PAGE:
The chief executive of the Association of Mortgage Intermediaries has branded the Financial Conduct Authority’s recently proposed changes to mortgage advice rules as "deceitful" and "dangerous".
In its consultation paper on mortgage advice and selling standards published last week (May 7), the FCA stated it wanted to help facilitate execution-only routes by changing the way it categorised advice and the point at which consumer must be led down an advice route.
In the paper, the watchdog proposed to change its guidance to indicate that a tool which allows a consumer to search and filter based on objective factors, such as interest-rate type and term, was not necessarily giving advice.
The FCA also stated the "interaction trigger" — which required regulated mortgage advice to be given at every face to face mortgage sale — would now exclude interactions that are unconnected to regulated advice, including support with an application or ongoing case management.
But speaking at the Financial Services Expo in Manchester yesterday (May 15), Robert Sinclair, Ami’s chief executive, described the regulator’s latest paper as "one of the most deceitful documents [from the FCA] in some time".
He also said the FCA’s attempt to make execution-only business easier was "dangerous" and that the regulator was trying to row back on the rules introduced as part of the Mortgage Market Review in 2014.
the MMR introduced a requirement which stipulated regulated mortgage advice should be given at every face to face mortgage sale but in an occasional paper published last May, the FCA stated this had led to consumers increasingly turning to intermediaries instead of approaching a lender directly.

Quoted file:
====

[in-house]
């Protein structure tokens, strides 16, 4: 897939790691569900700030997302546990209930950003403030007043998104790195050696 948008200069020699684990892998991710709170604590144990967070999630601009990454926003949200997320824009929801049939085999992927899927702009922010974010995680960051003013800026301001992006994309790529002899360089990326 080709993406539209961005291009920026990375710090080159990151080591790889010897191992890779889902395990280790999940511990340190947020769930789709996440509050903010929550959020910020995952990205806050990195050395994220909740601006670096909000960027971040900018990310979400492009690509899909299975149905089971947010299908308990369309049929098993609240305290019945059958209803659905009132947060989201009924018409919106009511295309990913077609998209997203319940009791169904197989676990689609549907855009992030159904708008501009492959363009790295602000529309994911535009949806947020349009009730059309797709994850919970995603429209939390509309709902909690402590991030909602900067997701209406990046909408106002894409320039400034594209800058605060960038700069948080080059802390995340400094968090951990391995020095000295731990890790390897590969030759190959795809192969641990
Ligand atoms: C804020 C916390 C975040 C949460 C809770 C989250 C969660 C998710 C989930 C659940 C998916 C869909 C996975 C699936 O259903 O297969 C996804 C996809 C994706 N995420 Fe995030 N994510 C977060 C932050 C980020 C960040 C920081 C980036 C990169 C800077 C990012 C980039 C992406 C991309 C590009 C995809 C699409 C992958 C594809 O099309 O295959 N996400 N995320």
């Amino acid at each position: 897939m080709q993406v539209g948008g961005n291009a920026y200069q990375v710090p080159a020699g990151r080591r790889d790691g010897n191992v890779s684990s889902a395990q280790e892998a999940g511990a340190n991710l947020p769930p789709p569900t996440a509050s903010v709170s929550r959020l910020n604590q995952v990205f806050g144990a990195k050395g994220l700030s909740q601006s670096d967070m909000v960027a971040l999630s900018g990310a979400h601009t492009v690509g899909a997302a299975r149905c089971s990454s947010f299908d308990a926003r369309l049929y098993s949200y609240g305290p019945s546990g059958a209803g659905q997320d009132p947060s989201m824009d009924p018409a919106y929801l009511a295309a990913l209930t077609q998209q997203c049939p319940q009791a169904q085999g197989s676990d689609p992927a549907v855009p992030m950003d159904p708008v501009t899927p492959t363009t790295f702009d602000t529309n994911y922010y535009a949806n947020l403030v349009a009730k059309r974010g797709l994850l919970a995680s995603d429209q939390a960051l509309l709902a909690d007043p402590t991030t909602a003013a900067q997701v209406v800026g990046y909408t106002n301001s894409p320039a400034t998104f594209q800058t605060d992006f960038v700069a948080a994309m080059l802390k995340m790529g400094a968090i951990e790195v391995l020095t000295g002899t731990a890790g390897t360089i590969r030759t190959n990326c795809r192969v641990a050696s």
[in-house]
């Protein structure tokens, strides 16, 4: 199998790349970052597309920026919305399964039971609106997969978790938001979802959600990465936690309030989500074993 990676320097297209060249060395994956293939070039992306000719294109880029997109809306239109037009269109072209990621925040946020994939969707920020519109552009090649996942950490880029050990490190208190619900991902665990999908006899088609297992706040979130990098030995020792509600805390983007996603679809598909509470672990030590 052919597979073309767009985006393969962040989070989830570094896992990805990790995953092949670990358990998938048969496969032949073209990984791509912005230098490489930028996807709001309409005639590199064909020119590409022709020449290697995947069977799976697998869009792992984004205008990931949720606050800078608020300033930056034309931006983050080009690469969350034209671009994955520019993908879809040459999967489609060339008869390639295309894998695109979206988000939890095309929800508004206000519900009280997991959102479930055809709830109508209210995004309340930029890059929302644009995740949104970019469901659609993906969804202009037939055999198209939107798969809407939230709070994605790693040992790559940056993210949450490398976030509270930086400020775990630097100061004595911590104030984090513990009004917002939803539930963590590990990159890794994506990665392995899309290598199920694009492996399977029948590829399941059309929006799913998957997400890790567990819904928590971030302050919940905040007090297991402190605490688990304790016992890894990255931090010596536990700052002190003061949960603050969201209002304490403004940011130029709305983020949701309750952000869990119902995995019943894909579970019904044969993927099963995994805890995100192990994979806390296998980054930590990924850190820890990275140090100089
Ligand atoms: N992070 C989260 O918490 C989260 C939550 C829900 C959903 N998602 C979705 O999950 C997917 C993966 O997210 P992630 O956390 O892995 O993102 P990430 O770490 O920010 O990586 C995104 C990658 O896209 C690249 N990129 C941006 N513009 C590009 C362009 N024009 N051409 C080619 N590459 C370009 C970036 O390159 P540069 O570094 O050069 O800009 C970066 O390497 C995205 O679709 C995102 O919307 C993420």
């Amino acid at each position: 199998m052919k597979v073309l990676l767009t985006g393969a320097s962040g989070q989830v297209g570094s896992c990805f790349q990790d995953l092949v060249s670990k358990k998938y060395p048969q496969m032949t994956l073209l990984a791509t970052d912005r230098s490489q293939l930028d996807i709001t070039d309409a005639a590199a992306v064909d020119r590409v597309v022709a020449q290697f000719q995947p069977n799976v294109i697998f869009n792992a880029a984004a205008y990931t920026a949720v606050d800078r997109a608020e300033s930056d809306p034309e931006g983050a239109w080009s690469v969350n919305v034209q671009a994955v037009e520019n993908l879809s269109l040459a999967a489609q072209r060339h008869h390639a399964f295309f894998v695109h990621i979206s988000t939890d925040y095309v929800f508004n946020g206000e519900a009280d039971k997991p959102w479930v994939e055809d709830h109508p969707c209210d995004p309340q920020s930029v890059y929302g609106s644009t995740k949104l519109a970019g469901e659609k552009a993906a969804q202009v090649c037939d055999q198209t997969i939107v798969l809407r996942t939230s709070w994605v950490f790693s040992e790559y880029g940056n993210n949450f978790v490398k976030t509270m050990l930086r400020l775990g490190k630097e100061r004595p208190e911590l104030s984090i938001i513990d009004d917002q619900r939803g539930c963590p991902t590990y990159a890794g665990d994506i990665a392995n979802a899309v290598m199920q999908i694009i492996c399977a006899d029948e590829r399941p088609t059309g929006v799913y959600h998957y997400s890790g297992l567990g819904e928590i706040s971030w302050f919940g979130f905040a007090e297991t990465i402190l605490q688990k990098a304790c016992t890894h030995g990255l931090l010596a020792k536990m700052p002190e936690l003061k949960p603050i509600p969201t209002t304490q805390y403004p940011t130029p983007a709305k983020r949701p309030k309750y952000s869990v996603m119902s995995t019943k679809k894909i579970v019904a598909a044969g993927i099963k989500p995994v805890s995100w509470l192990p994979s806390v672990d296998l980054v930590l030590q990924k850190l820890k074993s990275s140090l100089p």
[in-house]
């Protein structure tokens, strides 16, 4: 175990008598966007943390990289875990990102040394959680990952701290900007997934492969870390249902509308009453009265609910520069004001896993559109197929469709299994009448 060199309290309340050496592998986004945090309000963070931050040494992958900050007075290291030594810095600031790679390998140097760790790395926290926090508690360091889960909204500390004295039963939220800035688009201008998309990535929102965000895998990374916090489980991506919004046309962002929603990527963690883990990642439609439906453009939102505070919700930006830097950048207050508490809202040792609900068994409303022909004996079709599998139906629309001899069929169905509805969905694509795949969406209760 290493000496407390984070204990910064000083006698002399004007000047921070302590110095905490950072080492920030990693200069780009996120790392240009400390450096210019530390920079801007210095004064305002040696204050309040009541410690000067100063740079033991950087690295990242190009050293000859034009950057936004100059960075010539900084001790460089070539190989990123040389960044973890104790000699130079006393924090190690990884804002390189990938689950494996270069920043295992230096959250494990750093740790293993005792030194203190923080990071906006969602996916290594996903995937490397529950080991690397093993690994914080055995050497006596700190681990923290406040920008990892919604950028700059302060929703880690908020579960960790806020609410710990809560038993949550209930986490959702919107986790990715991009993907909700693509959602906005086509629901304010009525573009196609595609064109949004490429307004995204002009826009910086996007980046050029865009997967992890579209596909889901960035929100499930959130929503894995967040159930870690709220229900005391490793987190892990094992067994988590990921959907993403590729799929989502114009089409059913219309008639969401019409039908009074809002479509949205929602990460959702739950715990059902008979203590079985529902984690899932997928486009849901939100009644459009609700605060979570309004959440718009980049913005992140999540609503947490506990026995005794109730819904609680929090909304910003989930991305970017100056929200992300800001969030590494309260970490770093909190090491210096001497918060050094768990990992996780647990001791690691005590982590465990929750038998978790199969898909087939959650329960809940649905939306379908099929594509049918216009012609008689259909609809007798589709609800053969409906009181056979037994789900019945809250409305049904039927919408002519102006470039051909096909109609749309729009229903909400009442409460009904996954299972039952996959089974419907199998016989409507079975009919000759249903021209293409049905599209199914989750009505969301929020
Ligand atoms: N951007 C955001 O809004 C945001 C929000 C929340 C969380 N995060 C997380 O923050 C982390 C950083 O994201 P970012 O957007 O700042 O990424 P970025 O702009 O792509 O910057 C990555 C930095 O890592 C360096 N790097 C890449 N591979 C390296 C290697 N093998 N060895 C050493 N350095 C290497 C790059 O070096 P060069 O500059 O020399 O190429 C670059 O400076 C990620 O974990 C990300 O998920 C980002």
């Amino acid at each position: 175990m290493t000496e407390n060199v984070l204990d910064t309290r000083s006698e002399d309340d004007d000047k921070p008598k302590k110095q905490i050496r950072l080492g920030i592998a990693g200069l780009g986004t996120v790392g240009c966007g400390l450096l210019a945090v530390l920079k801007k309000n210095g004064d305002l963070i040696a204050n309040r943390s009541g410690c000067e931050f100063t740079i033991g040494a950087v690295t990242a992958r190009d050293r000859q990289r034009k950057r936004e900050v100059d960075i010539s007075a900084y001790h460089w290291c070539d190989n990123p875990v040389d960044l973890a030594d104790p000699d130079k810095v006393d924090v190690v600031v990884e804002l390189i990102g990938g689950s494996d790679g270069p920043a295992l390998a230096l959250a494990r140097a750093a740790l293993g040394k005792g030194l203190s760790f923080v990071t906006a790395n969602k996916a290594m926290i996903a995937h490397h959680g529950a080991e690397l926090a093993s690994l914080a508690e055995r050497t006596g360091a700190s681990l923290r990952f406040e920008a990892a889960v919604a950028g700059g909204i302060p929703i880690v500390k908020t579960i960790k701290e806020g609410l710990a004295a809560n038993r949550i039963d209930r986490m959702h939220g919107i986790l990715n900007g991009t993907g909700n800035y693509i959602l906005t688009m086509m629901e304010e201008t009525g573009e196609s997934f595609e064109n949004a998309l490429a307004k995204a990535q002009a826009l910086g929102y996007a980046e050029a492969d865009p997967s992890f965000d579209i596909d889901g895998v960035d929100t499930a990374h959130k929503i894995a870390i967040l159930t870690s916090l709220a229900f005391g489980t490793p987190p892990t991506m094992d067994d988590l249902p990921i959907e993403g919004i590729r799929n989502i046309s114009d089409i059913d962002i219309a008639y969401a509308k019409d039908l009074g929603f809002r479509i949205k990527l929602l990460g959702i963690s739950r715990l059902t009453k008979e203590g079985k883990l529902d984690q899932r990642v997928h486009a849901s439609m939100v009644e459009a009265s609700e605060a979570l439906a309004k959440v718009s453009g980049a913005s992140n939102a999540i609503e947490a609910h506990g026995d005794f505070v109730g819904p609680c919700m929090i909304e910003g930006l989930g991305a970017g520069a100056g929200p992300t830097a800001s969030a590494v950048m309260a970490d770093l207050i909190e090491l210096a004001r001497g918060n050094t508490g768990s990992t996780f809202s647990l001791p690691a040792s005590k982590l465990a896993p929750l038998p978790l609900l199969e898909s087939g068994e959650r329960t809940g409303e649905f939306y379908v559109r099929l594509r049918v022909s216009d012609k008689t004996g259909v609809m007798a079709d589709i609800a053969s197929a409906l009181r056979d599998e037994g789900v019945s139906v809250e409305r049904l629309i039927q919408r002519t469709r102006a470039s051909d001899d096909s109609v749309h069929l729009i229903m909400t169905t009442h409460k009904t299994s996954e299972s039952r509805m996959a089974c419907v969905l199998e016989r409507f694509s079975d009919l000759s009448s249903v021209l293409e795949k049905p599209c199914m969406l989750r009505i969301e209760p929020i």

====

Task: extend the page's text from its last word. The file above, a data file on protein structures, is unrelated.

In March the watchdog said it was concerned consumers were being "unnecessarily channeled" into advice and said its rules on advice could have been a barrier to the development of tools that help consumers choose and buy a mortgage.
Mr Sinclair said: "The MMR was supposed to make execution-only difficult. To say now, because they have an unfortunate lapse of corporate memory, that this is not what they meant is untrue. They meant it and there was a good reason for doing it."
He also noted that the market was in a different place now to what was intended post-MMR and accused the FCA’s paper of being "an attempt to legitimise what has been done as opposed to actually going back and sorting the problem".
He added: "[The FCA] wants to make it easier to do execution-only and they want to legitimise it so lenders can offer a product on execution-only which is cheaper than on an advised rate. I think that is dangerous."
Mr Sinclair went on to say that part of the problem was that the FCA was approaching the issues having dealt with a benign market for the past decade where nothing had gone wrong.
He said: "When we hit the next crash, as there has to be, all of this will go to hell in a handcart.